In an apparent bid to increase covid vaccination rates across Germany, senior members of Chancellor Angela Merkel’s government are lobbying for the implementation of vaccine passports.
Though Angela Merkel had previously ruled out making covid vaccines mandatory in Germany, members of her government, including her chief of staff Helge Braun and Health Minister Jens Spahn, are now calling for increased restrictions on the unvaccinated.
BYPASS THE CENSORS
Sign up to get unfiltered news delivered straight to your inbox.
Breitbart reports: Neither official has openly committed to the idea of introducing a vaccine passport, as has been rolled out in France, however, they have both called for increased access to public venues for citizens who have had the jab.
Democrats To Build ‘Abortion Tents’ in National Parks; Hand Out Abortion Vouchers
Illuminati Insider Links Bill Gates To Food Production Conspiracy
Putin Delivers Biden an Almighty Slap: 'Don’t Blame Me For Inflation'
Nestle CEO: Humans Do NOT Have a Right to Water, Should Be Privatized and Controlled
World Economic Forum To “Freeze Bank Accounts” of Meat Eaters To "Educate Them”
Biden Announces a New Plandemic Right before the Midterm Elections
Proof of Time Travel? These Famous Faces Appear Throughout History
Putin Declares Victory Over New World Order: 'Humanity Has Woken Up'
Mass Cattle Deaths Are an ‘Inside Job’ Designed To Cause Food Shortages in America
“Masks and tests alone have to make it possible to do essential things, like ride public transport, or visit the hospital or town hall,” Jens Spahn said according to Deutsche Welle.
“But for discos, stadiums, or theatres, which aren’t essential, I can only imagine needing to be vaccinated or tested to get in,” he added.
Merkel’s chief of staff Helge Braun made similar comments last week, saying: “Those who have been vaccinated will definitely have more freedom than those who have not been vaccinated.”
It comes as Chancellor Angela Merkel and Germany’s 16 state premiers reached a decision on Tuesday to end government paid coronavirus tests.
“Since we can now offer vaccines comprehensively to every citizen in Germany, we will be ending the free COVID-19 tests for everyone effective on October 11,” Merkel said.
“Those who are not vaccinated will, in the future, need to be tested regularly when they are indoors with other people,” a draft of the decision read.
Following October 11th, unvaccinated people will be forced to pay for their own coronavirus tests, except in the case of children, teenagers, and those with medical exemptions that prevent them from taking a vaccine.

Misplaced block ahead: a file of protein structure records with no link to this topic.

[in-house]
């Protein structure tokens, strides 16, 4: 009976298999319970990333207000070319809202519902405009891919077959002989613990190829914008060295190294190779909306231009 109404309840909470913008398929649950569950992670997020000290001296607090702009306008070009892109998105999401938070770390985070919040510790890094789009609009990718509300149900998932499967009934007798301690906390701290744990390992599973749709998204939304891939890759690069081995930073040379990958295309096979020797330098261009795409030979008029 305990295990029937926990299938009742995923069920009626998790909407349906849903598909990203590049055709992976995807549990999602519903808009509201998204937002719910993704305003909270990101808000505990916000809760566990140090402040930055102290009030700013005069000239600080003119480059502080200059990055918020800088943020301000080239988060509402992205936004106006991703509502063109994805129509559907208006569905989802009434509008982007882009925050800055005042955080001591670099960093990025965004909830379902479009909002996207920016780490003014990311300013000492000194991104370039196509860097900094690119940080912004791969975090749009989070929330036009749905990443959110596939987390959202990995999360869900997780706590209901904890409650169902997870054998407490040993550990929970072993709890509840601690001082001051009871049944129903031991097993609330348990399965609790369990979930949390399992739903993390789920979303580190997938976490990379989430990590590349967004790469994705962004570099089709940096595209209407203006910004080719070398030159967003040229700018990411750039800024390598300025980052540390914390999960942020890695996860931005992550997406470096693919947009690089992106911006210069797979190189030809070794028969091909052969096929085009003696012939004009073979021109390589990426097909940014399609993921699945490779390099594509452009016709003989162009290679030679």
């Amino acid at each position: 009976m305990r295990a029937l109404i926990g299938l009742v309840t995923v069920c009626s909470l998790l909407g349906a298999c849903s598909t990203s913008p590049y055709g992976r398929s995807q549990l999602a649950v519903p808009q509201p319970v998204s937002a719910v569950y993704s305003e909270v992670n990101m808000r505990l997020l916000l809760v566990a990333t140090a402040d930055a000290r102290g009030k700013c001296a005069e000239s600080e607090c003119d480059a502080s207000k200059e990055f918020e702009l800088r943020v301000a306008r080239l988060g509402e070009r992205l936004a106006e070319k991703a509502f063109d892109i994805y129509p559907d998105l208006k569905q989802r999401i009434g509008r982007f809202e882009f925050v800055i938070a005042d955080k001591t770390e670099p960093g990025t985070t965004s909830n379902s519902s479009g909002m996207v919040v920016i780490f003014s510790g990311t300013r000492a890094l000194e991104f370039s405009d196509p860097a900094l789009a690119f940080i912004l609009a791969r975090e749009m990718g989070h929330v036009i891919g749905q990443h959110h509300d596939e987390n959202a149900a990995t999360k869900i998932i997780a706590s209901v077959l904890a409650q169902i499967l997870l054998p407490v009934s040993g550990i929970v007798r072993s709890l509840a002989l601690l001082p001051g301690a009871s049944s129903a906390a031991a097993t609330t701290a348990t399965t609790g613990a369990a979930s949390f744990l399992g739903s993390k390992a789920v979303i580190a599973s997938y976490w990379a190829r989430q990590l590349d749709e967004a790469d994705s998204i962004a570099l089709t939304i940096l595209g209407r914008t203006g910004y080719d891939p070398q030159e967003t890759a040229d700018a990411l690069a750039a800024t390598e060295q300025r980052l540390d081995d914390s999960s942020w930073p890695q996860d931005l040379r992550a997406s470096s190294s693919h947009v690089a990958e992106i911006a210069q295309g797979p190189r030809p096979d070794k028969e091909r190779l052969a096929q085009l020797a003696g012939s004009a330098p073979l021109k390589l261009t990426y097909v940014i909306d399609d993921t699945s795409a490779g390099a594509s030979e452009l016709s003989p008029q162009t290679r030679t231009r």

Merkel said that the purpose of the measure was to try to convince people to become vaccinated against the Chinese virus, saying that it provides “protection for everyone.”
At present around 60 per cent of German adults have received one jab, yet less than half of the country has been inoculated with the full two doses. In comparison, the UK has seen 75 per cent of its population have two jabs.
There has been some pushback against the idea of creating a two-tiered society in Germany, with the Social Democratic Party (SPD) mayor of Bremen Andreas Bovenschulte arguing that the government should focus on persuading people to take the vaccine rather than trying to coerce them.
Bovenschulte also questioned how the limits on freedoms for the unvaccinated would be defined, questioning whether the same restrictions would apply to places of worship as do to gyms, for example.
The SPD is currently in a coalition government with Anglea Merkel’s Christian Democratic Union (CDU) party, however, it is not guaranteed that this situation will continue after the upcoming elections in September. Thus, some in the party are wary of being tied to attacks on freedom from Merkel’s government.
SPD Justice Minister Christine Lambrecht said that the decision of forcing people to show their vaccination status should be left up to private businesses.
Brandenburg’s Minister-President Dietmar Woidke (SPD) said on Tuesday: “Life for non-vaccinated people is already uncomfortable today. These inconveniences will increase in the future for those who have not been vaccinated.”
Woidke went on to say: “I am firmly convinced that access to restaurants, for example, and participation in events will continue not only for those who have been vaccinated and recovered but also for people who have a negative being able to present a test must be possible.”